Judgement of Paris by RubensJudgement of Paris The goddesses Hera, Aphrodite and Athena being judged on their beauty by Paris.
(click for larger view)

or better…

The Three Graces by Peter Paul RubensThe Three Graces – more naked goddesses to behold!

or best…

Venus in Front of her Mirror by Peter Paul RubensVenus In Front Of Her Mirror
(click for larger view)

Now when a painting of the Goddess of Love and Beauty has more rolls than a bakery, there is no mistaking what the standard of beauty was in Rubens’ time. There is a reason to this day that the classic euphemism for a big beautiful woman is Rubenesque.

Of all the marvelous works of Rubens’ available that depict beauty as it was seen then, he chooses a painting depicting abduction and rape of women as his example! So now we are not Goddess worthy even within a picture of a picture, but abduction and rape is a-okay? What exactly is being said to us big gals here?

As a plus-sized beauty in the 21st Century, should I be grateful now if I am lucky enough to be seen as an object of desire even by rapist? Is that the only way we big girls can “get some”? If the female in the illustration is looking wistfully at this painting, what does that say about the artist’s interpretation of what he thinks is the mindset of today’s fat woman? That we’re so desperate we’d willingly accept rape?

Were this a face-to-face conversation, this would be about the point where one of my friends would say to me, “You see too much into things!” and I generally retort with, “And you don’t see at all!”

The overall essence of Kucerovsky ‘s illustration is good, it really is, but it also leaves such a bitter aftertaste in my mouth, that I can barely appreciate the zest of the original flavor.

Beautiful Monster – Sorta

In a nutshell: Disney has a new beauty line of cosmetics with MAC Cosmetics called Venomous Villains, featuring make-up inspired by classic Disney female villains such a Cruella De Vil (101 Dalmatians) and Maleficient (Sleeping Beauty). My rant is what they’ve done to my favorite of the female villains, Ursula the Sea Witch (The Little Mermaid).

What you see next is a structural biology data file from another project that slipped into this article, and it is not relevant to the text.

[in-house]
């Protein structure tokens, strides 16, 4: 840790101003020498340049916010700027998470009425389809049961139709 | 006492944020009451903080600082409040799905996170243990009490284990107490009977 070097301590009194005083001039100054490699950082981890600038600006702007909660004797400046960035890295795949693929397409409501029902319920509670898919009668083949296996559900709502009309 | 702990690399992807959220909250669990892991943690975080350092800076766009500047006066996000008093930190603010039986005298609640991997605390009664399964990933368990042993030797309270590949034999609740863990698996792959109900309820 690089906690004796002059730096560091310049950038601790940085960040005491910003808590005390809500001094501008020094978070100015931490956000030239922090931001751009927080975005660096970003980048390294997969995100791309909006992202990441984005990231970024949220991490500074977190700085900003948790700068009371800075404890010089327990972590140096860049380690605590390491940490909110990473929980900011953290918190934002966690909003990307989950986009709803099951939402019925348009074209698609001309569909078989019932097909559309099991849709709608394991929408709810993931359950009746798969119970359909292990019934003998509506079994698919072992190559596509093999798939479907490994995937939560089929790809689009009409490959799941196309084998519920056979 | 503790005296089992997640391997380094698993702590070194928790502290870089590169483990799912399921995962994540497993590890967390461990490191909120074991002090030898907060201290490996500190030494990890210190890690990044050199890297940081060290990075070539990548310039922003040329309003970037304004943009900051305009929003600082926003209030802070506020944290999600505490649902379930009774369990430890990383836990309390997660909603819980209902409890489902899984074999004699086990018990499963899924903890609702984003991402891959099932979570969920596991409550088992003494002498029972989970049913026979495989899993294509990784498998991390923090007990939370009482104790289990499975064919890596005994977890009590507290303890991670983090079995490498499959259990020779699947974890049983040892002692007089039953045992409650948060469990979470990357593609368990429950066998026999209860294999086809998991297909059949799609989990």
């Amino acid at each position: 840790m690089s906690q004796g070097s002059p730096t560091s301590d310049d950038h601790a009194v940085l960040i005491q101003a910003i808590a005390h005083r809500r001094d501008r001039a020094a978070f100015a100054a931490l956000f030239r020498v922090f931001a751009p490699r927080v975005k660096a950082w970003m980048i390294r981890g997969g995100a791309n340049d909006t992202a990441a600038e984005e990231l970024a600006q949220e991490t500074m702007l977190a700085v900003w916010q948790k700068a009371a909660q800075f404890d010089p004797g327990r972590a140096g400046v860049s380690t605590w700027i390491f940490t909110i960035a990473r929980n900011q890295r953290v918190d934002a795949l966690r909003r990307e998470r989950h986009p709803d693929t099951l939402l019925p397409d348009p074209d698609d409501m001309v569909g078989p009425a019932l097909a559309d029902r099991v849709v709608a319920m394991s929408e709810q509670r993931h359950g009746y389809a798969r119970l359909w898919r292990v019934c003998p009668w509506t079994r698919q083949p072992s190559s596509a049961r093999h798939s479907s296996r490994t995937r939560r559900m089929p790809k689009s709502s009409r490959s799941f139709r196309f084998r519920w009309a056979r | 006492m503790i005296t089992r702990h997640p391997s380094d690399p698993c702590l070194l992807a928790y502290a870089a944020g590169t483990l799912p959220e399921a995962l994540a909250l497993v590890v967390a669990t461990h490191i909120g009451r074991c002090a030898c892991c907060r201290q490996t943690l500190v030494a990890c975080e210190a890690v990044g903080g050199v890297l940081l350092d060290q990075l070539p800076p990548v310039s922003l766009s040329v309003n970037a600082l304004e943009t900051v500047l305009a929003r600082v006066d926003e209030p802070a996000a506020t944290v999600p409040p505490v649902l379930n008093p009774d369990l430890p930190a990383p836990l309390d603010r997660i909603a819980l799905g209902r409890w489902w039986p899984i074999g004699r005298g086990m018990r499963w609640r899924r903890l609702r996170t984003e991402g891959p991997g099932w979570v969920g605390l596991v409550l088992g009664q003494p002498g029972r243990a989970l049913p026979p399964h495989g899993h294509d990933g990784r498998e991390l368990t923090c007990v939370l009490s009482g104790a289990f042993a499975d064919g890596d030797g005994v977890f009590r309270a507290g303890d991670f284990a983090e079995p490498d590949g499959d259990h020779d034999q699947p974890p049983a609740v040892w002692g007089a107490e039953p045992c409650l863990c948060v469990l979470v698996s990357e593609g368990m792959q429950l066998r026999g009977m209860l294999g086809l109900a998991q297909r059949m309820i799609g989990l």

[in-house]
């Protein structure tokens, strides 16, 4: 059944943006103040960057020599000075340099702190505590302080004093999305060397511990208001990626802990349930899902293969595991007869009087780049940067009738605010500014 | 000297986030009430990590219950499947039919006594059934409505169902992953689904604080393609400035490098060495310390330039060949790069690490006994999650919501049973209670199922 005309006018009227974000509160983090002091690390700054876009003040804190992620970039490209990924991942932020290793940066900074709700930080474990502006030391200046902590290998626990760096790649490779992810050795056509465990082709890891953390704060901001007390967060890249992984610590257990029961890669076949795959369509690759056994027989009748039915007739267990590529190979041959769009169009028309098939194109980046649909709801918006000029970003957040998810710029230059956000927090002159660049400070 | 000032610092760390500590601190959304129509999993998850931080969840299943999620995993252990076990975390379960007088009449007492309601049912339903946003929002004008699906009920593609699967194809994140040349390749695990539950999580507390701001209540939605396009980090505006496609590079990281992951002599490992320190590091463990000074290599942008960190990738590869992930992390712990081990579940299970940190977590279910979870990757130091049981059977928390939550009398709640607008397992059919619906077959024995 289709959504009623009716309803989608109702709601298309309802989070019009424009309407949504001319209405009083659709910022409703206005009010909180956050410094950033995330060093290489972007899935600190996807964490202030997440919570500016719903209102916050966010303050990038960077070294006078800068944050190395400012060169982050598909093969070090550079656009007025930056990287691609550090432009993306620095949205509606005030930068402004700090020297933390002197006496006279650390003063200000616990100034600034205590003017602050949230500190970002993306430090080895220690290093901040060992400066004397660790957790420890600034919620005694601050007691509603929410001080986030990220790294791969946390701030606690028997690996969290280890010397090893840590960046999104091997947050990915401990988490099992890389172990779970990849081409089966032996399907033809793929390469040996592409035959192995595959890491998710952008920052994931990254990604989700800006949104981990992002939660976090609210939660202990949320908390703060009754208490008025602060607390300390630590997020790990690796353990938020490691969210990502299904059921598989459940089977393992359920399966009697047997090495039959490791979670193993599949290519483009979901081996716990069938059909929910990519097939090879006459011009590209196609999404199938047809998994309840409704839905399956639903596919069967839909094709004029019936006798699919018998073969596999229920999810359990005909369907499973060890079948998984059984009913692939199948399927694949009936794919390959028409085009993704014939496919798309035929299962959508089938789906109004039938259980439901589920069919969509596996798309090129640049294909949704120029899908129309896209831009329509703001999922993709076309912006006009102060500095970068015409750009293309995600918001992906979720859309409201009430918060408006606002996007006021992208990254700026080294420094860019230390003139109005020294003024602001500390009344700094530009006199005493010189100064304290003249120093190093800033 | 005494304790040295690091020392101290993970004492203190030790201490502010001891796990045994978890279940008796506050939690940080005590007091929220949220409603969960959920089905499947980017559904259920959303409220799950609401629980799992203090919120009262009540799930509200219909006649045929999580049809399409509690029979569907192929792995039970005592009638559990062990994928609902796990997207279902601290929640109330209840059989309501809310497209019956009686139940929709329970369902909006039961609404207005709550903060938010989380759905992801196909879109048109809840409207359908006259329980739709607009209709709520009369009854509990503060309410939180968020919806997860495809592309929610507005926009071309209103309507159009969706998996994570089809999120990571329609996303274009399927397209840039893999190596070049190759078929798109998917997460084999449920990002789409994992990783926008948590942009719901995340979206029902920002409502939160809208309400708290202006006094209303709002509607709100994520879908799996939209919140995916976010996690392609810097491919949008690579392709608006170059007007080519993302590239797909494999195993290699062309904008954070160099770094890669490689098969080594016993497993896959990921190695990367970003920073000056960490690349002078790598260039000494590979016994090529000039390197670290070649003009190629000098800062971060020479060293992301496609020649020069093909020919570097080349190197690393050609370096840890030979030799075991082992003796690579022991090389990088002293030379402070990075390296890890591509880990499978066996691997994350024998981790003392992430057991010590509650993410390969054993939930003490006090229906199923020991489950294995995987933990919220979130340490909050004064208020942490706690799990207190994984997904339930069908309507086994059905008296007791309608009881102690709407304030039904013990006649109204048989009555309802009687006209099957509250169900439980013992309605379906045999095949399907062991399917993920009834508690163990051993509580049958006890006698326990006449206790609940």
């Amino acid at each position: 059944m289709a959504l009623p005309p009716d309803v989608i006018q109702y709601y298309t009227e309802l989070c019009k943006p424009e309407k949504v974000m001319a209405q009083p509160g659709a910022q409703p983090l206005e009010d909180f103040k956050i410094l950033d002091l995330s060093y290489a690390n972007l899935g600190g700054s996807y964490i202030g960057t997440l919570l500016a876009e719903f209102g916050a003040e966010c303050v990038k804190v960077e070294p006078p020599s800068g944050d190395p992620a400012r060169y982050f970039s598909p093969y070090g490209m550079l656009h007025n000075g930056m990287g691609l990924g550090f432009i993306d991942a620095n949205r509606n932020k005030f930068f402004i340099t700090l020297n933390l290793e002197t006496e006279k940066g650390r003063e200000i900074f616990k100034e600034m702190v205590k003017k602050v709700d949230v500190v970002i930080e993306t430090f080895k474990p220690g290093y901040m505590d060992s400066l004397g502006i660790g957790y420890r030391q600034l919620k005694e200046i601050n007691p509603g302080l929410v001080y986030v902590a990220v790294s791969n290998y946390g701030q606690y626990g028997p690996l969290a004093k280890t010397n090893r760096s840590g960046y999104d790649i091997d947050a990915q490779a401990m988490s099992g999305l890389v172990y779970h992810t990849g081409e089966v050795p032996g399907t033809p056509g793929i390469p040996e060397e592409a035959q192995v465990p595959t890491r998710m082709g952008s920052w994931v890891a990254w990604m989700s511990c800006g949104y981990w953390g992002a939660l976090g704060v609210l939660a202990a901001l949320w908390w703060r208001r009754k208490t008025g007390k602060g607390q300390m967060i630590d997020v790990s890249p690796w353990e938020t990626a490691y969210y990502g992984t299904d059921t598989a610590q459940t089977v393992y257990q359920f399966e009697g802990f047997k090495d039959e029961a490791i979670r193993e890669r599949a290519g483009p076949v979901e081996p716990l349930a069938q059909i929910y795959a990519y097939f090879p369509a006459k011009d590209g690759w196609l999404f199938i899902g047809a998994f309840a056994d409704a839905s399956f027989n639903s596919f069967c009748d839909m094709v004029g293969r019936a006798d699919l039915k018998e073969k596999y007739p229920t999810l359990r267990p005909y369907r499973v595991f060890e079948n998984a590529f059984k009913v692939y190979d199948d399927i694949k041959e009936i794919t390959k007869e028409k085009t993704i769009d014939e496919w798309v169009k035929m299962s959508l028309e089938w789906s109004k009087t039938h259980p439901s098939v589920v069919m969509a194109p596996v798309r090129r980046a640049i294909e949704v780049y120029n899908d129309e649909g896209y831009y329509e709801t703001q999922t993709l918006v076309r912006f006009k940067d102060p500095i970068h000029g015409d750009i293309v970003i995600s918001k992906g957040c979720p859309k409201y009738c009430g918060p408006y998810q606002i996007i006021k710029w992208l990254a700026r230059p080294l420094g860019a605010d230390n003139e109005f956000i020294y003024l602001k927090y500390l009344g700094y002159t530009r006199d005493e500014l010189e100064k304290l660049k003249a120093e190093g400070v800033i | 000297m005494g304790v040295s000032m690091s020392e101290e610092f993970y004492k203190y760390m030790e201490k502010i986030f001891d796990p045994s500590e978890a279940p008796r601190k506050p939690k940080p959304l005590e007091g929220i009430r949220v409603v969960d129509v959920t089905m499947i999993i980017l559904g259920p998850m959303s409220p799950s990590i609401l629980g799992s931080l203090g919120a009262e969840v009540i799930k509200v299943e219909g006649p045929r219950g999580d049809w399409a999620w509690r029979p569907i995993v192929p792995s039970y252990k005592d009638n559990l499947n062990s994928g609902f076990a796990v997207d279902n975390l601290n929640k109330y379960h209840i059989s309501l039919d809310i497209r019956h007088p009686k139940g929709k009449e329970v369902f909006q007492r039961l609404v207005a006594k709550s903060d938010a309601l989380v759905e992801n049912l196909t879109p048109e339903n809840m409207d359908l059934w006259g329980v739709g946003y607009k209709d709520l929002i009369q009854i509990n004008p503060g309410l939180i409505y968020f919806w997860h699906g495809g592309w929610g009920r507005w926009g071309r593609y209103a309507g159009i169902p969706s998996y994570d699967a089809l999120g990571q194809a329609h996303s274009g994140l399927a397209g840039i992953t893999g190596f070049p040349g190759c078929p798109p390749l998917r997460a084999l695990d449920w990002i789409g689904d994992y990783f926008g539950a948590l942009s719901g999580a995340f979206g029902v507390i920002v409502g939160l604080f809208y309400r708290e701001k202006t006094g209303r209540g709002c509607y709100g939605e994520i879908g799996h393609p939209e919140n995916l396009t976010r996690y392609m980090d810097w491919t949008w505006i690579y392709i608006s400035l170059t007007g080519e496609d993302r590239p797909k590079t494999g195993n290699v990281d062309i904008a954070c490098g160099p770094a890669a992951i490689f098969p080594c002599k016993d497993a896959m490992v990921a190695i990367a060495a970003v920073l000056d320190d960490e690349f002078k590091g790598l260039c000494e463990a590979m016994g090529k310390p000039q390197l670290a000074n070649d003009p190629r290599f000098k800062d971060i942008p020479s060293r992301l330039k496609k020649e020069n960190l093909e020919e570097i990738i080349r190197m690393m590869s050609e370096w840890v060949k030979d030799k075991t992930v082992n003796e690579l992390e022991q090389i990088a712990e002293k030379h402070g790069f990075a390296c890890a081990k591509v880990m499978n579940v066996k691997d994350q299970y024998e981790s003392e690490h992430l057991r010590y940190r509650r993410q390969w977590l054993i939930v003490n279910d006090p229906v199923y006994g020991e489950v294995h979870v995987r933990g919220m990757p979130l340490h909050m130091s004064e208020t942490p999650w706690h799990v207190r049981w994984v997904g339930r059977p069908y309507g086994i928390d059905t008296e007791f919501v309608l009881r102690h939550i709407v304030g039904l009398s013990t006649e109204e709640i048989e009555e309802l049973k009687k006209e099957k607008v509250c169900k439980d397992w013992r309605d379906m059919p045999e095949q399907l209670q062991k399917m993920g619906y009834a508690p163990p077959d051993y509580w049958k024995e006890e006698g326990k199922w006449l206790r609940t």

Disney's Ursula

In some sick stroke of insipid marketing they gave my girl some serious celluloid liposuction just so she can shell out sea shell eye shadow?  C’mon Disney – really? Really!?!

Ursula was a mature ass.
Ursula was a glam ass.
Ursula was a bad ass.
Ursula was a fat ass.

Ursula was a mature, glam, fat ass and an unapologetic bad-ass vamp to boot! Don’t believe/remember that? Check this thick chick out here…

Tell me this does not scream “I’m sexy and I know it!”

Above is the Ursula millions of little girls (and the women who had to sit through the movie with them), loved to loath to love. Not this…

Disney's skinny UrsulaSeriously, who is this female?

Had I seen this image out of context it likely would have taken me a full fifteen seconds to get that she is supposed to be Ursula.

So what is Disney is trying to say? That you’re only allowed to be a bad-ass and glam these days if you’re young and slim? This reboot is a slap in the face of all of us mature, bad-ass glamorous women, especially those of us who just happen to be fat.

The real ugliness of this is, had they left Ursula drawn as originally intended almost no one would have batted a false, rhinestone eyelash at her glam fatness. By changing her they’ve made a non-issue into one. If Ursula is worthy of being included in the Venomous Villains Beauty Line (and she damn sure is), then she should be worthy as originally drawn; not re-drawn and quartered.